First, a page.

Wednesday, June 27, 2007

Shakespeare Festival set to relocate

Sun Valley approves $23,600 grant to assist move


By TREVOR SCHUBERT
Express Staff Writer

As the old adage states: The show must go on. After receiving a $23,600 grant from the city of Sun Valley, the Sun Valley Shakespeare Festival is a go and will run between Aug. 23 and Sept. 2 in Sun Valley's Festival Meadows.

The grant is a one-time payment that will come out of the city's "contingency fund" to assist the festival's relocation of its entire event to the city-owned Festival Meadows for the foreseeable future, said Sun Valley Mayor Jon Thorson.

In 2005, after outgrowing the Ketchum Forest Service Park, the nexStage Theatre moved the Renaissance Faire portion of the event to Festival Meadows. This year, the two phases of the event will both be in Festival Meadows, next to Our Lady of the Snows Catholic Church.

The festival, produced by the Sun Valley Performing Arts Center/nexStage Theatre, has been an ongoing event in the valley for the past seven years. It features the Shakespeare play "Much Ado About Nothing" and a Renaissance Faire, complete with jousting and other Renaissance activities.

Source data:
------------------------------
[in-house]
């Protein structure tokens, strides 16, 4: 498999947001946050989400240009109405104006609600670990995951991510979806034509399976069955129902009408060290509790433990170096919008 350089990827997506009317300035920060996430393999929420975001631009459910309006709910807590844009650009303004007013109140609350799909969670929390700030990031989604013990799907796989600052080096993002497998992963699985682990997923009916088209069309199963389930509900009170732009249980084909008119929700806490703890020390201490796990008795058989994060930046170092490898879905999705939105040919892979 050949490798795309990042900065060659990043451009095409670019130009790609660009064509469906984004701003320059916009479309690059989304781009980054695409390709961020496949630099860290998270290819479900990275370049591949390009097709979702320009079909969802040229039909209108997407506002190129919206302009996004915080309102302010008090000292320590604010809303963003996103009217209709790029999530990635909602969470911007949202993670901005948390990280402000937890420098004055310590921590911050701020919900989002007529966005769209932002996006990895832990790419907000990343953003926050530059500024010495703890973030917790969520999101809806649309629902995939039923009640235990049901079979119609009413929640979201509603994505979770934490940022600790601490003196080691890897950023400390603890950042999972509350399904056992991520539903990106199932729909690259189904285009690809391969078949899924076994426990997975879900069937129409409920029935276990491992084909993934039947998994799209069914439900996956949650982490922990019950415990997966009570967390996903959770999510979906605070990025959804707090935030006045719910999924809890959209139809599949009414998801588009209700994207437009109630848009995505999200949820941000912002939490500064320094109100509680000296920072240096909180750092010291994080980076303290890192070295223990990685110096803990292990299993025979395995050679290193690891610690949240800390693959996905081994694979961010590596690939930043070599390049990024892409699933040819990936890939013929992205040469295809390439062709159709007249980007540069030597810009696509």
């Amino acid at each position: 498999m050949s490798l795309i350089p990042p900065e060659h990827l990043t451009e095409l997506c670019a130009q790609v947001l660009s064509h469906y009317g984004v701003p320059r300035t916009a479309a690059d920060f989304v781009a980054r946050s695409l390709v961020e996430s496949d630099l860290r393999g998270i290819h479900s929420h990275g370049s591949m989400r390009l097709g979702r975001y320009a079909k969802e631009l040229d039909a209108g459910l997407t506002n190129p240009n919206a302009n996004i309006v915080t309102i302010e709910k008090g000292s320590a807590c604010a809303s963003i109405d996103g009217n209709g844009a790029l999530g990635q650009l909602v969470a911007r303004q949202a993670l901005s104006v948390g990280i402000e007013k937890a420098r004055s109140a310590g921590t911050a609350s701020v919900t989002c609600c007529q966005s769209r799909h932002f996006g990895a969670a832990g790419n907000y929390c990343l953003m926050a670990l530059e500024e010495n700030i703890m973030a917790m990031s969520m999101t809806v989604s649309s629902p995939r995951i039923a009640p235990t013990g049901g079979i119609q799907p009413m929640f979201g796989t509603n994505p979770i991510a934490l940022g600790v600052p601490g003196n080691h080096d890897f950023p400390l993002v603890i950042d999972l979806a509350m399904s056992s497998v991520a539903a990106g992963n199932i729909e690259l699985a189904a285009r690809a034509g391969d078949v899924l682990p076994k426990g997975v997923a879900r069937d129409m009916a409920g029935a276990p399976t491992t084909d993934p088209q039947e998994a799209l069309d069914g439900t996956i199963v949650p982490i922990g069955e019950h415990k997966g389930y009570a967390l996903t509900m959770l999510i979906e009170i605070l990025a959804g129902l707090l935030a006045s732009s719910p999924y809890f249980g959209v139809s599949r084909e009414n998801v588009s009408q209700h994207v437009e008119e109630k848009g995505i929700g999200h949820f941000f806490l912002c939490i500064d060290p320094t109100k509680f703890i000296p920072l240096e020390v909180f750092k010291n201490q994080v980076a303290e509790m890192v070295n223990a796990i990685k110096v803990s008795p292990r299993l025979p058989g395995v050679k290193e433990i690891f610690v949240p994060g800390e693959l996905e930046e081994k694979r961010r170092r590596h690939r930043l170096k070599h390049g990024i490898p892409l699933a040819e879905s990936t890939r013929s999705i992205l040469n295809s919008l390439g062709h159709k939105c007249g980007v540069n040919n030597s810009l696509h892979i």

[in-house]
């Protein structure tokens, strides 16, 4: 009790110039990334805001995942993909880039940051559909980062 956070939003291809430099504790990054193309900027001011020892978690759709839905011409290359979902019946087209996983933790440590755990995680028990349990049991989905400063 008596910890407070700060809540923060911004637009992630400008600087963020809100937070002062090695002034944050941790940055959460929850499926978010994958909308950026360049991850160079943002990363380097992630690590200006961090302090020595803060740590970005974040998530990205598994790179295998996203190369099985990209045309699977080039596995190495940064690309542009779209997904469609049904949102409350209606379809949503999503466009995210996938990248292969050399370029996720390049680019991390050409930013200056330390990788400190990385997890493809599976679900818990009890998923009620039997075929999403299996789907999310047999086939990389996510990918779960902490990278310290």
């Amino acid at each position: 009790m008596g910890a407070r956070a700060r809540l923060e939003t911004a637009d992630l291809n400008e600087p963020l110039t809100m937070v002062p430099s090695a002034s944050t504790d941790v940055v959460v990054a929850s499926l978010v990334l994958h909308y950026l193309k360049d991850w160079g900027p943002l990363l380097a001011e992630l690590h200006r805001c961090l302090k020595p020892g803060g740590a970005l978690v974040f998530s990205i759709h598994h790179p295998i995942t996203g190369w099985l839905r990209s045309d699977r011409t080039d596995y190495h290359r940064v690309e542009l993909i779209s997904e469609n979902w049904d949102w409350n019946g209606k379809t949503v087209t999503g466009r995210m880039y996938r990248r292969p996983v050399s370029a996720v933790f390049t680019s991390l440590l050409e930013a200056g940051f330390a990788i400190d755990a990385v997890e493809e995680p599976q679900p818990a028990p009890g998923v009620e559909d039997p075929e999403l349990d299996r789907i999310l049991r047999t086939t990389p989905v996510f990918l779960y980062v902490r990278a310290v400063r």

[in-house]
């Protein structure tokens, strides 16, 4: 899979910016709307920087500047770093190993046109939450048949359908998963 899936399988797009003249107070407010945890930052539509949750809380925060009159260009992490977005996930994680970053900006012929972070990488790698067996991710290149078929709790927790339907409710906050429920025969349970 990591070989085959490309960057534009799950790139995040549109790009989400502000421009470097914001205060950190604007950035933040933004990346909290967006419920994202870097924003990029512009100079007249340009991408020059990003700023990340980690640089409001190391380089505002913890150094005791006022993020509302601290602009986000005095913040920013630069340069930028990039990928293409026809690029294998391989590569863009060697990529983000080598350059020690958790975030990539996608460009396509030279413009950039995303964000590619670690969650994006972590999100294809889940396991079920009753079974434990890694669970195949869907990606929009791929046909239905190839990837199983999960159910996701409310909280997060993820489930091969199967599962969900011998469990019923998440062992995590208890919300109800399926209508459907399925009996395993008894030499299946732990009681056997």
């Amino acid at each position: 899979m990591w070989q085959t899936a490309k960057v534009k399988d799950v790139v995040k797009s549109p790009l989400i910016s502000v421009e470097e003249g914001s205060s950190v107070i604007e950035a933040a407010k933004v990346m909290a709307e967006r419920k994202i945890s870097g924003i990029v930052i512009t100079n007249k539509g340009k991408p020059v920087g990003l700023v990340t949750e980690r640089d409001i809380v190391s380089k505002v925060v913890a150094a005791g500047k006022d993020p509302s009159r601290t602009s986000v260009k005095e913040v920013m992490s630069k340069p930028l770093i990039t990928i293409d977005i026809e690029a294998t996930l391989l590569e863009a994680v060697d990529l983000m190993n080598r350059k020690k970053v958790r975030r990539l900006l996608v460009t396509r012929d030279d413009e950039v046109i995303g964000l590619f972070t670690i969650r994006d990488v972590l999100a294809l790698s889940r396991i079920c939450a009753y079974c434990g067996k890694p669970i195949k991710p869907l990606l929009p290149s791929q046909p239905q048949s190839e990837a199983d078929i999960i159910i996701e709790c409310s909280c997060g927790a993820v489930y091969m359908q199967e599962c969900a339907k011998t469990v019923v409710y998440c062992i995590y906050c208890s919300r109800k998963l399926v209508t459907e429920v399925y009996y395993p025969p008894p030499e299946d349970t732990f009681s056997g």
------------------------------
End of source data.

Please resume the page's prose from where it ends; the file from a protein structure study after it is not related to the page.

The lion's share of the budget covers the cost of relocating, including the grading of a small portion of Festival Meadows and the construction of the stage theatre. The festival initially requested $25,600.

"We recognize the need to keep the Festival Meadows 'undeveloped' at this time," said Kathy Wygle, managing director of the Sun Valley Performing Arts Center/nexStage Theatre. "Our set would not be permanent, but solidly built and able to be dismantled and stored for use in years to come."

The only portion of the budget the City Council pared down was the $2,000 the festival requested for marketing.

"That's the only thing that uncomfortable to me," Thorson said. "We're paying you for paid advertising."

"We didn't think we should pay for promotion," Thorson added. "They are a non-profit ... I felt they should approach the papers and have some articles written."

Thorson said most grant requests are small, less than $5,000, and do not include a marketing budget. By point of comparison, the YMCA's $50,000 service contract with the city in 2006 did not earmark where money would be spent.

The festival still has details to work out, and the exact layout of Festival Meadows has yet to be determined. The 30-foot by 30-foot graded area where the stage will be built will be reclaimed with pasture grass following the event, said Brad Mitchell, Street Department supervisor and city event coordinator, in a report presented to the council.

"Thank you so much," Wygle said following the grant approval. "We won't let you down."




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